Board Dysfunction – Know How to Use It
Your board contains different types of people, with different personalities and different skillsets. And, those differences are exactly what you need to meet the mission of your chapter and support your members. That is, if you know the source of the dysfunction and can figure out how to use it to your advantage. This confusion can’t be an excuse to sit paralyzed and frozen.
Instead, lean in. Acknowledge the dysfunction and the resulting confusion and figure out what you need to do, in the moment and/or before you get to that point. Once you understand the source of the “problem,” you may find it’s not a problem at all, and you just need to ask and listen, hear the different voices and respond appropriately.
Do your chapter dysfunctions sound like any of these?
A single point of failure. Let’s say one person manages your website and they’ve just announced they’re changing industries. Not only are they leaving the board, they’re leaving the chapter. Do you have a backup or are this person’s responsibilities written down anywhere? If not, it’s time for a lot of questions. Now isn’t the time to hold back. It’s time to be vulnerable and potentially uncomfortable and admit you don’t know what the person does. Ask them all, big or small, so you can best determine how to manage all he was responsible for, while also documenting these tasks and determining who can best handle them in the short- and long-term.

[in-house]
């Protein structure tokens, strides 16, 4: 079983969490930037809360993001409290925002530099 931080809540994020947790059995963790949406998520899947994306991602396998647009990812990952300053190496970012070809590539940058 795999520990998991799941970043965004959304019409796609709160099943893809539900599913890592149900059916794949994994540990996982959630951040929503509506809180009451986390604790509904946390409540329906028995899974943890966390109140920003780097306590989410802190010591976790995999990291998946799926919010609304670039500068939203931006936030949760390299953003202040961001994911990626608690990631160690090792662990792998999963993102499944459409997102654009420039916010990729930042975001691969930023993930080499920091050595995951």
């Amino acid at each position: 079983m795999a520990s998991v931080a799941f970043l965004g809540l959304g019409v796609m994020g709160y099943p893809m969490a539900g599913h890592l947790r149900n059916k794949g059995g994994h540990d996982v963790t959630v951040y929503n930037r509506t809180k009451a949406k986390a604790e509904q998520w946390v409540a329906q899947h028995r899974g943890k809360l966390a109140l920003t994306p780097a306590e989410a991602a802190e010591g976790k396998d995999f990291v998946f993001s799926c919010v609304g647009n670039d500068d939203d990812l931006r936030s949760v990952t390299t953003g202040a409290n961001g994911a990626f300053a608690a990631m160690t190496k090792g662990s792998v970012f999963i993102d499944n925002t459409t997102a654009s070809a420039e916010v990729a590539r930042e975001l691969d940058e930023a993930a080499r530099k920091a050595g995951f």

Poor onboarding. If new board members are left to flounder when they start, there will be dysfunction. A new board member may sit quietly and not participate, perhaps because they don’t know exactly what they’re responsible for or perhaps because they’re worried about saying the wrong thing. They may want to say exactly what you need to hear, but if they don’t feel comfortable saying it, that’s dysfunction.
What tools can you provide to make it easier for them? Job descriptions can be a big help to the new board member but you can also make all board job descriptions required reading for all board members, to give the board as a whole an understanding of the responsibilities of their counterparts. Another strong tool is short instructional videos on topics new board members can expect to encounter, like your volunteer program, website, or your board’s structure and responsibilities. Voice the video with a previous board member, to provide a powerful, “I’ve been there” perspective.
A personality conflict. Perhaps your board is dealing with the difficulties of a single person. This is another time where it’s important to talk and to ask questions. How will you learn otherwise what the core issue is? Is this person just angry or is there a good reason he’s trying to go in the opposite direction of the rest of the board? Perhaps he has an important point to make that will lead to an eye-opening moment. Maybe you’ll learn the person is having a tough time, or maybe by getting to the root of the issue, you’ll learn board members need to do a better job of interacting with each other.
For each of these situations, you won’t know how to move forward till you do some digging and a lot of asking. But often that’s not what happens. People don’t want to admit they don’t know something. Have the discussions necessary to learn and move the organization forward, which could mean having uncomfortable conversations and/or asking what you view to be “stupid” questions. But in the end, those questions won’t be stupid – they’ll be just what you need.
Yes, board dysfunction can be used to your advantage, but if that dysfunction isn’t understood and managed, your membership will begin to see the cracks. Those cracks could lead to some grumbling from your members, or they could lead to dissent, where members begin to question what’s going on. Understand and harness your board’s dysfunction, and you won’t have to worry if they’re wondering if members are feeling it too and are considering going elsewhere.